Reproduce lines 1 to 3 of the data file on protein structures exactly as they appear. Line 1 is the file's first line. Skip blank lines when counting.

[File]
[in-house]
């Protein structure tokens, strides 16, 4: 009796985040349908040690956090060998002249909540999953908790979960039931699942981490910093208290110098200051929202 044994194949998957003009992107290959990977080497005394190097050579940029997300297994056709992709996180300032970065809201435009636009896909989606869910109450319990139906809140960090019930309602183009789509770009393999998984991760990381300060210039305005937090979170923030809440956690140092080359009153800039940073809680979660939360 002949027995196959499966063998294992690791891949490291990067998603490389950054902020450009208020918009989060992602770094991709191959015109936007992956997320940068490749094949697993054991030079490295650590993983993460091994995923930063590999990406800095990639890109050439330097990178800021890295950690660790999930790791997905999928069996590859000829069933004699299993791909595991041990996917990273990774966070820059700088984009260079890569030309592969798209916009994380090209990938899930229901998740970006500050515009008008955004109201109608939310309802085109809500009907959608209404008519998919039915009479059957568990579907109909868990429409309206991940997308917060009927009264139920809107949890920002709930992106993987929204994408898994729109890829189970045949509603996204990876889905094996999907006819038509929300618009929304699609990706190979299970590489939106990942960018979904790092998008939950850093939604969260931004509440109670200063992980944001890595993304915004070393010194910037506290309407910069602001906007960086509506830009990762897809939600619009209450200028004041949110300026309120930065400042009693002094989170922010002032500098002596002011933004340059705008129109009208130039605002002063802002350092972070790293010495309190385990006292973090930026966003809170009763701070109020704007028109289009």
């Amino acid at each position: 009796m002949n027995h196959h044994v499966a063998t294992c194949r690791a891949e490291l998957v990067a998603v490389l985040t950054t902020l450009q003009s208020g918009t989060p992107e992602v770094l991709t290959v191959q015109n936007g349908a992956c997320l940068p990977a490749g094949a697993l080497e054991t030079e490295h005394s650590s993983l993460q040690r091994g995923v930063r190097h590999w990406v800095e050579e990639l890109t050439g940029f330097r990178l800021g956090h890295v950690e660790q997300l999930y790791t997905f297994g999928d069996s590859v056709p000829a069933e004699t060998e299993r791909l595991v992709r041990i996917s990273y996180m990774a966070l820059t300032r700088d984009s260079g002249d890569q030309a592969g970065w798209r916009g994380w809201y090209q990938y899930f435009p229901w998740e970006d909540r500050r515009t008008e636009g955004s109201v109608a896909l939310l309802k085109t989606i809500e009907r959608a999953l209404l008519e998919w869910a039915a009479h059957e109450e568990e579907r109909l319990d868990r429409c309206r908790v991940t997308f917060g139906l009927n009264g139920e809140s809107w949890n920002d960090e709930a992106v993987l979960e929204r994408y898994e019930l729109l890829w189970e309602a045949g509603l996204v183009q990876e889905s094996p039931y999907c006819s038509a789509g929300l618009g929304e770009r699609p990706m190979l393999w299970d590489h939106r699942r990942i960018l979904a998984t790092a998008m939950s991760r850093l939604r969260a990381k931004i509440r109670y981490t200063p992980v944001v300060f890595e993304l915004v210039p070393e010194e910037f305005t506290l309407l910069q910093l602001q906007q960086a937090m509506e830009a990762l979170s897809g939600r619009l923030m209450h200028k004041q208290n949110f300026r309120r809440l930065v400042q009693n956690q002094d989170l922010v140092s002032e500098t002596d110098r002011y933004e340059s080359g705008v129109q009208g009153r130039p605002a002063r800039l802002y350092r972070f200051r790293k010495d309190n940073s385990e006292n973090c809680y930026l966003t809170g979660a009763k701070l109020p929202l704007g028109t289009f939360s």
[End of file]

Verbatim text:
[in-house]
């Protein structure tokens, strides 16, 4: 009796985040349908040690956090060998002249909540999953908790979960039931699942981490910093208290110098200051929202 044994194949998957003009992107290959990977080497005394190097050579940029997300297994056709992709996180300032970065809201435009636009896909989606869910109450319990139906809140960090019930309602183009789509770009393999998984991760990381300060210039305005937090979170923030809440956690140092080359009153800039940073809680979660939360 002949027995196959499966063998294992690791891949490291990067998603490389950054902020450009208020918009989060992602770094991709191959015109936007992956997320940068490749094949697993054991030079490295650590993983993460091994995923930063590999990406800095990639890109050439330097990178800021890295950690660790999930790791997905999928069996590859000829069933004699299993791909595991041990996917990273990774966070820059700088984009260079890569030309592969798209916009994380090209990938899930229901998740970006500050515009008008955004109201109608939310309802085109809500009907959608209404008519998919039915009479059957568990579907109909868990429409309206991940997308917060009927009264139920809107949890920002709930992106993987929204994408898994729109890829189970045949509603996204990876889905094996999907006819038509929300618009929304699609990706190979299970590489939106990942960018979904790092998008939950850093939604969260931004509440109670200063992980944001890595993304915004070393010194910037506290309407910069602001906007960086509506830009990762897809939600619009209450200028004041949110300026309120930065400042009693002094989170922010002032500098002596002011933004340059705008129109009208130039605002002063802002350092972070790293010495309190385990006292973090930026966003809170009763701070109020704007028109289009």
């Amino acid at each position: 009796m002949n027995h196959h044994v499966a063998t294992c194949r690791a891949e490291l998957v990067a998603v490389l985040t950054t902020l450009q003009s208020g918009t989060p992107e992602v770094l991709t290959v191959q015109n936007g349908a992956c997320l940068p990977a490749g094949a697993l080497e054991t030079e490295h005394s650590s993983l993460q040690r091994g995923v930063r190097h590999w990406v800095e050579e990639l890109t050439g940029f330097r990178l800021g956090h890295v950690e660790q997300l999930y790791t997905f297994g999928d069996s590859v056709p000829a069933e004699t060998e299993r791909l595991v992709r041990i996917s990273y996180m990774a966070l820059t300032r700088d984009s260079g002249d890569q030309a592969g970065w798209r916009g994380w809201y090209q990938y899930f435009p229901w998740e970006d909540r500050r515009t008008e636009g955004s109201v109608a896909l939310l309802k085109t989606i809500e009907r959608a999953l209404l008519e998919w869910a039915a009479h059957e109450e568990e579907r109909l319990d868990r429409c309206r908790v991940t997308f917060g139906l009927n009264g139920e809140s809107w949890n920002d960090e709930a992106v993987l979960e929204r994408y898994e019930l729109l890829w189970e309602a045949g509603l996204v183009q990876e889905s094996p039931y999907c006819s038509a789509g929300l618009g929304e770009r699609p990706m190979l393999w299970d590489h939106r699942r990942i960018l979904a998984t790092a998008m939950s991760r850093l939604r969260a990381k931004i509440r109670y981490t200063p992980v944001v300060f890595e993304l915004v210039p070393e010194e910037f305005t506290l309407l910069q910093l602001q906007q960086a937090m509506e830009a990762l979170s897809g939600r619009l923030m209450h200028k004041q208290n949110f300026r309120r809440l930065v400042q009693n956690q002094d989170l922010v140092s002032e500098t002596d110098r002011y933004e340059s080359g705008v129109q009208g009153r130039p605002a002063r800039l802002y350092r972070f200051r790293k010495d309190n940073s385990e006292n973090c809680y930026l966003t809170g979660a009763k701070l109020p929202l704007g028109t289009f939360s």